Blueprint innovation: 16 interviews with international architects

Kengo Kuma

Kengo Kuma. Copyright DBOXKengo Kuma. Copyright DBOX

Kengo Kuma embraces the past and the future in equal measure, while experimenting with lightness, transparency and materiality. Inspired by Japanese traditions, he often talks about a ‘screen’, a ‘void’, an ‘enveloping’ roof, but his techniques involve a radical rethinking of materials - dissolving, ‘atomising’, weaving and folding them, using innovative methods. A prolific writer and professor, with offices in Tokyo, Paris and Beijing, Kuma has his own research laboratory at Tokyo University, where he also runs a course in advanced digital design and fabrication.

There are a couple of different translations for the word ‘innovation’ in Japanese. I have made my own, though, which is ‘kufu’ (pronounced as kufou). It is written in Chinese characters as , which means seeking a better way through trial and error. It has some ‘manual’ nuance, which sounds particularly Japanese. I like this word and I think it is the most appropriate to ‘innovation’.

Komatsu Seiren Fabric Laboratory, Ishikawa Prefecture, Japan, 2015. This former office building was turned into a museum and used carbon-fibre rods to protect it from earthquakes Photo: Takumi OtaKomatsu Seiren Fabric Laboratory, Ishikawa Prefecture, Japan, 2015. This former office building was turned into a museum and used carbon-fibre rods to protect it from earthquakes. Photo: Takumi Ota

I can think of many innovations in my projects, but the series of wooden framing (kigumi, combining a bar-shaped piece of wood to form and extend to a proper structure) projects can be said to be the most innovative, starting with Cidori (2007), to GC, Starbucks and Sunny Hills in Japan, all of which were developed step by step.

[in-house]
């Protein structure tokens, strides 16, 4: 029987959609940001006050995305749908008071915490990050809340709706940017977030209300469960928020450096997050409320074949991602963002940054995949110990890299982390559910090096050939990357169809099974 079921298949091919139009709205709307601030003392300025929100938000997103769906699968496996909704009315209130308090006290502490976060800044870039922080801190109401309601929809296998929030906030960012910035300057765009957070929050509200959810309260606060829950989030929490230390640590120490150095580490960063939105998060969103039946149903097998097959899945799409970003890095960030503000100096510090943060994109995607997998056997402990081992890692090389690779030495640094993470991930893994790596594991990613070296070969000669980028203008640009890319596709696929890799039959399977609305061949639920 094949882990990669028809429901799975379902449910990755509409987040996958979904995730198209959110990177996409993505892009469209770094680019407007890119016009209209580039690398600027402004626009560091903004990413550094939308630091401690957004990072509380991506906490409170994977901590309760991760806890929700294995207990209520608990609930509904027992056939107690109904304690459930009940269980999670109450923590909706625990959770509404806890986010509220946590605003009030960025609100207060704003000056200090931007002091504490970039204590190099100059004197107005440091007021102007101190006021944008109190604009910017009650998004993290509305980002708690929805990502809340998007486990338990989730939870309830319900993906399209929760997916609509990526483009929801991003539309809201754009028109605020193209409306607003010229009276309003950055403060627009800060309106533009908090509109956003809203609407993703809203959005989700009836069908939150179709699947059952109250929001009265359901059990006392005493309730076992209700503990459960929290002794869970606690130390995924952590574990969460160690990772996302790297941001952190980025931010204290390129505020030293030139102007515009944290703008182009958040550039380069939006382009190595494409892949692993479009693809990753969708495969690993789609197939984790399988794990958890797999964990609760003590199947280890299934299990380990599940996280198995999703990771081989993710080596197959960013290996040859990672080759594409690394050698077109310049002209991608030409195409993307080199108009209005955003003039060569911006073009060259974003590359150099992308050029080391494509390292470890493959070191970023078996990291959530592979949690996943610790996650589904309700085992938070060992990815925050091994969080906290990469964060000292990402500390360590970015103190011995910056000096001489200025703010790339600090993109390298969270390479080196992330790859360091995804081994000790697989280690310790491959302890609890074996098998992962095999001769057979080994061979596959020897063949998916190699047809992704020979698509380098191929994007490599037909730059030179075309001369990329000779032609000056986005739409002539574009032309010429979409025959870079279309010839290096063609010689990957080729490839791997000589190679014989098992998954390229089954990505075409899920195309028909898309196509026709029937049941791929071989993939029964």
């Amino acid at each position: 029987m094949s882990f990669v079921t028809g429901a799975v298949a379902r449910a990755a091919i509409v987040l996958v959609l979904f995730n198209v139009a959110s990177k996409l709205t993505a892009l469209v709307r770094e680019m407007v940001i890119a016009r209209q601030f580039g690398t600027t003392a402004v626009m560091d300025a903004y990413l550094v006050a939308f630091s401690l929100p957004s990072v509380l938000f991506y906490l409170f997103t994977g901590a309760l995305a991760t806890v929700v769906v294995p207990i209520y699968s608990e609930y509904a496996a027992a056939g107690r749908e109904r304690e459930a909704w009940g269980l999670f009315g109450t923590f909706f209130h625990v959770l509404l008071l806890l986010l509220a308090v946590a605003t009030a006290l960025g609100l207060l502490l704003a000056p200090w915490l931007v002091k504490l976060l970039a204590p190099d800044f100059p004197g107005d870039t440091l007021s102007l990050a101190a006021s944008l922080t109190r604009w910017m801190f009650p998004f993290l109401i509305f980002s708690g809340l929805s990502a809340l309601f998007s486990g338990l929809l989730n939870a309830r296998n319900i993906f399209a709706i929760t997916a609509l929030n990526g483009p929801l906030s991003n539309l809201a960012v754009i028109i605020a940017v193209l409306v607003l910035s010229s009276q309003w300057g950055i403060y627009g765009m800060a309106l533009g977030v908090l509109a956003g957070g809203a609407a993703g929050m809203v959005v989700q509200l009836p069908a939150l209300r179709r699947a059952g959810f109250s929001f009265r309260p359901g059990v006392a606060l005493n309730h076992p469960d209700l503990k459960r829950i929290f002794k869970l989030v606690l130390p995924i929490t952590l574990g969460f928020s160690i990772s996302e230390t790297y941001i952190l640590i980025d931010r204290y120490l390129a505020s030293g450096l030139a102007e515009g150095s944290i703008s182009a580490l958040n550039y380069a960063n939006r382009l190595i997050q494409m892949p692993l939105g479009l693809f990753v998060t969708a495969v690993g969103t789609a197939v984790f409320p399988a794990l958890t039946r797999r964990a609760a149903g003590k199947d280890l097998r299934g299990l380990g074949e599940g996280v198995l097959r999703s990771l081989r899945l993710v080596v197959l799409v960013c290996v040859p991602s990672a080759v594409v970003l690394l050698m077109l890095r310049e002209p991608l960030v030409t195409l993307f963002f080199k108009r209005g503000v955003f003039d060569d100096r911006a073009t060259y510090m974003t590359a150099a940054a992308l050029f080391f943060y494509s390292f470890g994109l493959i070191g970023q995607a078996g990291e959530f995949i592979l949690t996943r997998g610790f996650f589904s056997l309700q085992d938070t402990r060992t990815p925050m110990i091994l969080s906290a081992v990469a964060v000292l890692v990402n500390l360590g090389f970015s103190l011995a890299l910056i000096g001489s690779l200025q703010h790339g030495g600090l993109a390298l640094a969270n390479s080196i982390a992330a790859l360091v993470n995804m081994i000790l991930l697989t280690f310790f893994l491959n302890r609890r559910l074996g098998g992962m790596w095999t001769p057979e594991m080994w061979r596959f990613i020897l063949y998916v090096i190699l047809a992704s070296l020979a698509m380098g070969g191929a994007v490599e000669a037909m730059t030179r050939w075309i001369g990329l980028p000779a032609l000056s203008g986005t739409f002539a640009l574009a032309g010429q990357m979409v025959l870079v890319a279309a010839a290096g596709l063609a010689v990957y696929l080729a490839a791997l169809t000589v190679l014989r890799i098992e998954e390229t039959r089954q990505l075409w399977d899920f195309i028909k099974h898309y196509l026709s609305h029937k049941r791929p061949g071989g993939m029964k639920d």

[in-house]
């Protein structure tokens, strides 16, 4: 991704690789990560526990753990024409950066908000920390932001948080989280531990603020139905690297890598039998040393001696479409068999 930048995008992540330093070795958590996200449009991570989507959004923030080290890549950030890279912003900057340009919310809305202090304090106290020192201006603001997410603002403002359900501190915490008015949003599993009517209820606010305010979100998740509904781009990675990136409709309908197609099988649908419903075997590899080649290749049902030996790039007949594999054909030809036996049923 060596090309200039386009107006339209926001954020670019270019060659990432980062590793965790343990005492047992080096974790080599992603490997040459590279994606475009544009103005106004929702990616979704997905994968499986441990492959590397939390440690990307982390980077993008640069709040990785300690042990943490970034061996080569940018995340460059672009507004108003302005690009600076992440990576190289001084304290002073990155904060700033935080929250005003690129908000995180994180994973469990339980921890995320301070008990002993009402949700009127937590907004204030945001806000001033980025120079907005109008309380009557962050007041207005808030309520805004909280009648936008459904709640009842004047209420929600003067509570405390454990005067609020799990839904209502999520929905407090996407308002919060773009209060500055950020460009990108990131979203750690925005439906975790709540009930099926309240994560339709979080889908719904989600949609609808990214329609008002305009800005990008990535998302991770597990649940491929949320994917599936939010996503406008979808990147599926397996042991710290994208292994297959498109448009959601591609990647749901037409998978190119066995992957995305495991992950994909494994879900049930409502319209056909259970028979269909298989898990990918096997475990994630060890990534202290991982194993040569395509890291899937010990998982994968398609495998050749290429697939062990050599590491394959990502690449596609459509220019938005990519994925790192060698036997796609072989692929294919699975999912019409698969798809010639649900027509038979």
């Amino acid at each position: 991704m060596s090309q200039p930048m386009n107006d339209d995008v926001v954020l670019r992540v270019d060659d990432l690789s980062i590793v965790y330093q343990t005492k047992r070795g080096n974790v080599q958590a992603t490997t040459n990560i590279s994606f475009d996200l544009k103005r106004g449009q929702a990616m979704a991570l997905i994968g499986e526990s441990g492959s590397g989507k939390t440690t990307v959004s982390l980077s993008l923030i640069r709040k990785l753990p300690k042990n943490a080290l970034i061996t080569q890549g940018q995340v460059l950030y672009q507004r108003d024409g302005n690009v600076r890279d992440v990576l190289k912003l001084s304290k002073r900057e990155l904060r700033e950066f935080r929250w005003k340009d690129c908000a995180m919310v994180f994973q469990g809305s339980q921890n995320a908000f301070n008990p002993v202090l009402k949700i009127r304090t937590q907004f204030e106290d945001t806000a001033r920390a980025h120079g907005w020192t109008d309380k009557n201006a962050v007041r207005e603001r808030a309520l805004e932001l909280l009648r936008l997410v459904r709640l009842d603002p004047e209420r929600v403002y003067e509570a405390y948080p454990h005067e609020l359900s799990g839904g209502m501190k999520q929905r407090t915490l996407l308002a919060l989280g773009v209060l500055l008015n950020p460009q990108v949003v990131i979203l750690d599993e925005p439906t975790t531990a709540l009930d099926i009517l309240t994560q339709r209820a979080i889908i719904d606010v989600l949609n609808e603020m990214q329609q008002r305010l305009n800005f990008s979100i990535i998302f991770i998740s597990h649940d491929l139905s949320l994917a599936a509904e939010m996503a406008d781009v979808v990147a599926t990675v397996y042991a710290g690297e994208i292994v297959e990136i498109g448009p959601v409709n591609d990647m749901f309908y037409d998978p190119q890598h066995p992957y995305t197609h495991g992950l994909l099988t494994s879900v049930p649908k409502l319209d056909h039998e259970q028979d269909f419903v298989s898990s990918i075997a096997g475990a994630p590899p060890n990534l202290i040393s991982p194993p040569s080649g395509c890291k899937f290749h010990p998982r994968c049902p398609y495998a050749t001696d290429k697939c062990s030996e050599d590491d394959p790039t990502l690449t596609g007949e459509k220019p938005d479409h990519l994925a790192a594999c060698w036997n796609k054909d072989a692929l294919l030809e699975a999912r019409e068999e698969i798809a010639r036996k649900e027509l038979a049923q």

Searching for the potentials of new materials is always interesting to me - it is important to look for new things that can replace concrete and steel. I also consider it useful for architecture students, too. When you work on a new material for architecture you need to test its strength and other aspects, which automatically requires being innovative.

In my recent Komatsu project [the renovation of an office building in Japan], carbon fibre gains flexibility by twisting it. My aim is to make structural materials that are human-friendly and easy to handle. Carbon fibre is close to spider silk, yes.

Komatsu Seiren Fabric Laboratory, Ishikawa Prefecture, Japan, 2015. This former office building was turned into a museum and used carbon-fibre rods to protect it from earthquakes. Photo: Takumi OtaKomatsu Seiren Fabric Laboratory, Ishikawa Prefecture, Japan, 2015. This former office building was turned into a museum and used carbon-fibre rods to protect it from earthquakes. Photo: Takumi Ota

It’s the same idea of bundling thin and light stuff. Studying natural things and applying them to the modern world with scientific reinforcement is crucial. It also resolves many of our environmental issues.

Definitely, beauty and innovation can co-exist. But we do not approach with a fixed visual image about the material. Throughout the process of experiment - which is part of innovation - we often realise the beauty and grace of the material we are working on. Of course, innovation is essential for humanity as well as for the environment. We now know the limit of typical materials of the 20th century, and architects should no longer sit back and play shape-making games with conventional materials. Human beings are now placed in an extremely difficult time and environment. CF

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